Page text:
Firstly, a hierarchical in-situ filling porous piezoresistive sensor (HPPS) is fabricated by direct ink writing (DIW) printing and curing of carbon nanofibers (CNFs)/polydimethylsiloxane (PDMS) emulsion template method. Hierarchical porous geometry significantly increases the contact area, distributes stress to multilayered lattice and internal porous structure, resulting in a broad sensing range. Moreover, unlike conventional hollow porous structure, the in-situ filling porous structure is formed by the solidification of CNFs/PDMS and evaporation of emulsified water, while the CNFs dispersed in emulsified water remain inside the pores, forming CNFs networks embedded in the pores. The CNFs networks in-situ filling porous structure generates more contact sites and conductive pathways during compression, thereby achieving high sensitivity and linearity over the entire sensing range. Therefore, the optimized HPPS achieves high sensitivity (4.7 kPa−1 ) and linearity (coefficient of determination, R2 = 0.998) over a broad range (0.03–1000 kPa), together with remarkable response time and repeatability. Benefiting from its high sensitivity and broad linear sensing range, the prepared sensor also exhibits high pressure resolution. Then the sensor is demonstrated in detecting various stimuli from low pressure, such as pulse detection, voice recognition, to high pressure, such as human foot motion and tire pressure detection.
Secondly, a wing-like structure with a pressure sensing module in the middle and stretching sensing module in both wings is fabricated with the capability of detecting and differentiating multiple mechanical stimuli, including pressure, stretching, and convex and concave bending. The wing-like multifunctional sensor (WMS) is designed with a hierarchical in situ filling porous structure as the pressure sensing layer and wrinkled CNTs/Ag nanoflakes hybrid film as stretch sensing layer, resulting in excellent pressure and stretch sensing performance. When measuring the pressure, the signal of the pressure sensing module is not interfered by the external stretching because the lower Young’s modulus stretch sensing module in both wings bears all the stretch without deforming the pressure sensing module. In stretch sensing, the response of the stretch sensing module will not be disturbed by external normal pressure because of the higher thickness and high compressibility of the hierarchical porous sensing layer that withstands the entire pressure. In addition, the WMS sensor could detect and differentiate convex and concave bending based on the breakage and overlap of the CNTs/Ag nanoflakes in the stretch sensing module. Then WMS is demonstrated for accurately detecting of human kinesthesia, recognizing various types and sizes of objects with a robotic gripper, monitoring locomotion and perceiving environmental information by a crawling robot, and human-machine interaction.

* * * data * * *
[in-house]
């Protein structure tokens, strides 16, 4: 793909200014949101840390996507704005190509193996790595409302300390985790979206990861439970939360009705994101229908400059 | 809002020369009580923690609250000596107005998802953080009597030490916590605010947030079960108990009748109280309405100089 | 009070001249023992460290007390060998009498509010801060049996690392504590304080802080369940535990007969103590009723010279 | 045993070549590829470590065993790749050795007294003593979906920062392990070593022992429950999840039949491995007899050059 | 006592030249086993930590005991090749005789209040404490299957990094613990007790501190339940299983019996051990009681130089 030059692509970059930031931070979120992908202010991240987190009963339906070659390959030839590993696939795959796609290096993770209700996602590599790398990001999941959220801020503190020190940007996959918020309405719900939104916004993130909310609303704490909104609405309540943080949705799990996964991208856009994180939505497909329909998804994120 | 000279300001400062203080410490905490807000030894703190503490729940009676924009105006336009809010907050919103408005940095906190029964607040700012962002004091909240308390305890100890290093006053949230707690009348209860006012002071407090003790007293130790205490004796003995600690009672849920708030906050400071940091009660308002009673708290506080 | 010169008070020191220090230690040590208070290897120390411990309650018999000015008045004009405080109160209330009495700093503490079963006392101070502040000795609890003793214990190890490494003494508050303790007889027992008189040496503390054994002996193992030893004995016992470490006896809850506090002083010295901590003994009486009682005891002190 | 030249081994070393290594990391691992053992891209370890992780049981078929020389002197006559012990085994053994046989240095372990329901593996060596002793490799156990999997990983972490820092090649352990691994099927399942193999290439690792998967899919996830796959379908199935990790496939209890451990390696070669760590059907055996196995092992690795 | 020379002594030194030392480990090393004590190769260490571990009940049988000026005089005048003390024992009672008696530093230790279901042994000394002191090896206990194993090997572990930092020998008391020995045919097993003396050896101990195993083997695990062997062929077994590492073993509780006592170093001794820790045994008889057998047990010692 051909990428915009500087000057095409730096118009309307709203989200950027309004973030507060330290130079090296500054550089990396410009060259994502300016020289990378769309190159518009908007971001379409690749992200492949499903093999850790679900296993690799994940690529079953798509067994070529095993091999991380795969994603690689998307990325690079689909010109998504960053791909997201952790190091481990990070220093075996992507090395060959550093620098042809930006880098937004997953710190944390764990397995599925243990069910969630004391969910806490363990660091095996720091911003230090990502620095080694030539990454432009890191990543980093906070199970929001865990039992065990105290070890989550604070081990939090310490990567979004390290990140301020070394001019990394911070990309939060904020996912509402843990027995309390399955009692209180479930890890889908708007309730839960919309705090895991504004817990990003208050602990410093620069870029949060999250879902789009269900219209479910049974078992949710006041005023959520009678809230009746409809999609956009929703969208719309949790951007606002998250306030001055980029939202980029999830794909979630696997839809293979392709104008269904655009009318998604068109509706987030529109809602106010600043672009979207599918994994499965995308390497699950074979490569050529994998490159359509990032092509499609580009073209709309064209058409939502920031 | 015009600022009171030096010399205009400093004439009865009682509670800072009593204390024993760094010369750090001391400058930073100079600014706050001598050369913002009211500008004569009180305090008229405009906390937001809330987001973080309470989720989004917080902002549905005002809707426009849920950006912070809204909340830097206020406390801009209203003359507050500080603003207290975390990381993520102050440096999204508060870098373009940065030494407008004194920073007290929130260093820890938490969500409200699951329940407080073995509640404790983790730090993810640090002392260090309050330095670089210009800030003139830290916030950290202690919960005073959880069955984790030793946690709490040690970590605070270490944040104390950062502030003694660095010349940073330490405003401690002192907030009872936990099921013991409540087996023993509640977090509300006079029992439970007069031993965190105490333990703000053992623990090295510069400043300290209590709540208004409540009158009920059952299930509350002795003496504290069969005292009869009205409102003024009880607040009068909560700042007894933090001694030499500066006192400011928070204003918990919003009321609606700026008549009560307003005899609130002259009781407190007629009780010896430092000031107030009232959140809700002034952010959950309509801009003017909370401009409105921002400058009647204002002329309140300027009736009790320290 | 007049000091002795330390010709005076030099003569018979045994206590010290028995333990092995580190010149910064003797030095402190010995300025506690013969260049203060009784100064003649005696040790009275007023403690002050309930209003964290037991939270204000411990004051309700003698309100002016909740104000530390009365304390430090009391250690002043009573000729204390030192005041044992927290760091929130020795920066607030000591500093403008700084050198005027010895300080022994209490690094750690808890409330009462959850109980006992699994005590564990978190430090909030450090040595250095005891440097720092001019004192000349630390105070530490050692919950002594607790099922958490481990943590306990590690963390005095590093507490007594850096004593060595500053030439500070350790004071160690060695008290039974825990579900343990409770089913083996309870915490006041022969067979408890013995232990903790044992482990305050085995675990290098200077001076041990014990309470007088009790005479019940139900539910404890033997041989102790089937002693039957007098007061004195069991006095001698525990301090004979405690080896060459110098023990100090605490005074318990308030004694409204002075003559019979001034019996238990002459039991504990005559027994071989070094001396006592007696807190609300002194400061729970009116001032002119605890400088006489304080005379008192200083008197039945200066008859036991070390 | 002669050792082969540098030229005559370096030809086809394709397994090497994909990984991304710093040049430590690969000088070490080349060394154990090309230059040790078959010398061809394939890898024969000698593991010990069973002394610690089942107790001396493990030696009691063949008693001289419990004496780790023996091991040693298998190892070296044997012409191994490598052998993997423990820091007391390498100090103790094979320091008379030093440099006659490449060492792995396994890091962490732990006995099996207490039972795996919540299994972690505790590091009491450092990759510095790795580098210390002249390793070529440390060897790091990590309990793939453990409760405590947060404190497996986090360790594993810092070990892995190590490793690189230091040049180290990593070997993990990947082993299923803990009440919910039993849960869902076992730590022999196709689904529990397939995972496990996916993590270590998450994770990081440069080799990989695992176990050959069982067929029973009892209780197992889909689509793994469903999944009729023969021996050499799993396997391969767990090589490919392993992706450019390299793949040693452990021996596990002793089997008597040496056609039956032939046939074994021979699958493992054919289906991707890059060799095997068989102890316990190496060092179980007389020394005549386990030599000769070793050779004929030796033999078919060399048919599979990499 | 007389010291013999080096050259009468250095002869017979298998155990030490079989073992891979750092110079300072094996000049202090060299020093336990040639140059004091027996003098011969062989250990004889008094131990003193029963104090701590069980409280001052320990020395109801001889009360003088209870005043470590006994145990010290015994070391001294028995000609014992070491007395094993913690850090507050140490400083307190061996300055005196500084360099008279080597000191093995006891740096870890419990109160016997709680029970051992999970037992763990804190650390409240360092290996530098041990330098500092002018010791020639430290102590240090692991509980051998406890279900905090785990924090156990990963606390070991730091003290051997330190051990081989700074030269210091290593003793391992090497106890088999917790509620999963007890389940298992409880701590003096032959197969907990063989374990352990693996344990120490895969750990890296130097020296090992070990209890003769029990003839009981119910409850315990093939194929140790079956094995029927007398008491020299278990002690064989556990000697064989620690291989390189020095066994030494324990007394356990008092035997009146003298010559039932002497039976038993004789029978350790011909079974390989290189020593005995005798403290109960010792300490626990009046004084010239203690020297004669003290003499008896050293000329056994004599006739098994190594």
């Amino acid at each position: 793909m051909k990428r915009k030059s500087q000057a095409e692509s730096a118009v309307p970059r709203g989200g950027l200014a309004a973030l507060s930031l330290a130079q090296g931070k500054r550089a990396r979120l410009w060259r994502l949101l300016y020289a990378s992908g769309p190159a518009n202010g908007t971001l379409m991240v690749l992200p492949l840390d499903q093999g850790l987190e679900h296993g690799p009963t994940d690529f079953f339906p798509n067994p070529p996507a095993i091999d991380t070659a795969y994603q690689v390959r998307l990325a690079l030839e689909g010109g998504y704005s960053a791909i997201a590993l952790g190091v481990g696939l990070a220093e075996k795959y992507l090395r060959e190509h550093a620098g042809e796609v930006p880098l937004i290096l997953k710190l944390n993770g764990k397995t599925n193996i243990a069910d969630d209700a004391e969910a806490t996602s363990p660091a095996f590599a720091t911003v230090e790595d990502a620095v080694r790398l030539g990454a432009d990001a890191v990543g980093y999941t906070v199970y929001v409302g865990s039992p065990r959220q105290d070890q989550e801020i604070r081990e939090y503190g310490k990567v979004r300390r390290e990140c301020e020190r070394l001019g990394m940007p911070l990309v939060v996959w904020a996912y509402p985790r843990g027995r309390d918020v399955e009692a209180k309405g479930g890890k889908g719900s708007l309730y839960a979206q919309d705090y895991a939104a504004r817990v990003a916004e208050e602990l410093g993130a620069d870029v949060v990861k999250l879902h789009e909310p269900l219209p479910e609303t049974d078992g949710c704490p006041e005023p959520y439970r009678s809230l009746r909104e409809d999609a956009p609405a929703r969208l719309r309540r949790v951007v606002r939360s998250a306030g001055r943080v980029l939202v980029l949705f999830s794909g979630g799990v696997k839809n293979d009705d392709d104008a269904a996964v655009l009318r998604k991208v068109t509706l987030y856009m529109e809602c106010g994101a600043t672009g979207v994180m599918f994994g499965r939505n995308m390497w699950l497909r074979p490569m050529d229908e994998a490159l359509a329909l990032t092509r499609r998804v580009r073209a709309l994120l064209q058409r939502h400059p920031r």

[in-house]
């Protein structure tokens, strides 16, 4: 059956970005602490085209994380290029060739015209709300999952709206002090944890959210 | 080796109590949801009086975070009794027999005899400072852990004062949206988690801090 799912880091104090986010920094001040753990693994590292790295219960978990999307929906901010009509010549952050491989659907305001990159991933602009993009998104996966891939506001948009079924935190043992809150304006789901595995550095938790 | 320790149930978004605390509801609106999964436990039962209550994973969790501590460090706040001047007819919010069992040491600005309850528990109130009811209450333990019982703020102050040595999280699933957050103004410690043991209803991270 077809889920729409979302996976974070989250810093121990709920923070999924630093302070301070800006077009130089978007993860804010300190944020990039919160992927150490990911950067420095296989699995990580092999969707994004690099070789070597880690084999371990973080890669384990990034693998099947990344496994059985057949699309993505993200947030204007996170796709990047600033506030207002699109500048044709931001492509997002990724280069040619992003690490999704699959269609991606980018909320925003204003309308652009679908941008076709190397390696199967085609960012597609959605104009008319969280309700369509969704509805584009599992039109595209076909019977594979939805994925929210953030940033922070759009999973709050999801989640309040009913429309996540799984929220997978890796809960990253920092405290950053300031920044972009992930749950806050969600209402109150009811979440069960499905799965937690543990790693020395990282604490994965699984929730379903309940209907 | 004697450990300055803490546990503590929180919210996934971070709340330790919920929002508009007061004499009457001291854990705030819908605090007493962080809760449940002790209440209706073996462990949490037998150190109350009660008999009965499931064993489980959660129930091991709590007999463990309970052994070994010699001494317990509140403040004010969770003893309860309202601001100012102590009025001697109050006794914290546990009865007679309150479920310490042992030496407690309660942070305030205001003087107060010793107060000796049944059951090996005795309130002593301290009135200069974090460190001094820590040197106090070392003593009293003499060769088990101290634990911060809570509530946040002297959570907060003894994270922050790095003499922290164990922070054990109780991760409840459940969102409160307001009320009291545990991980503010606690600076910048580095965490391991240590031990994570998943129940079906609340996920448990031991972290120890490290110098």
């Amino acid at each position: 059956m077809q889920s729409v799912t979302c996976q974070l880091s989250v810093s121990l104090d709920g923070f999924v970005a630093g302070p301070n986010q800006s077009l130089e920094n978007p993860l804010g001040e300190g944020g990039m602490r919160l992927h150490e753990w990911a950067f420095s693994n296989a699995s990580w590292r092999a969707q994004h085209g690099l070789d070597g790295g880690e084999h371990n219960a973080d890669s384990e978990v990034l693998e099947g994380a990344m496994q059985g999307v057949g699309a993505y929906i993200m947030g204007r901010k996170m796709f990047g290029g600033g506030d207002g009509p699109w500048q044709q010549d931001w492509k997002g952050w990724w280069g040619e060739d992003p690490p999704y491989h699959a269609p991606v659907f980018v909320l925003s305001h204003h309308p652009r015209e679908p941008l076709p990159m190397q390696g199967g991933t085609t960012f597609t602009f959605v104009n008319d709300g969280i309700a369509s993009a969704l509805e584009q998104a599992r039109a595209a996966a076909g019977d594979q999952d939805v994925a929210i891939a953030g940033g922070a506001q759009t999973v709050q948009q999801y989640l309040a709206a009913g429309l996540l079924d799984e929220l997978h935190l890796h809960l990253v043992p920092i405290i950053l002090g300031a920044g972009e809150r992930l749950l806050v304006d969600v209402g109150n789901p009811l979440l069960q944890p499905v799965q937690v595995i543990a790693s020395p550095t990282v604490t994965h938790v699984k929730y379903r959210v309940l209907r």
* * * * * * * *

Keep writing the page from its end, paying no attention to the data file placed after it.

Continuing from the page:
In summary, we developed a high sensing performance piezoresistive pressure sensor with high sensitivity over a broad linear sensing range by 3D printing technique and the emulsion template method. We reported a multifunctional sensor with the capability to detect and differentiate multiple mechanical stimuli by a wing-like structure with a mismatch of Young’s modules and thickness between the pressure and stretch sensing module. The developed sensor is demonstrated in the applications of health monitoring, human motion recognition, robotic and human-machine interface.
Date of AwardJul 2023
Original languageEnglish
Awarding Institution
  • University of Nottingham
SupervisorGuang Zhu (Supervisor) & Mengxia Xu (Supervisor)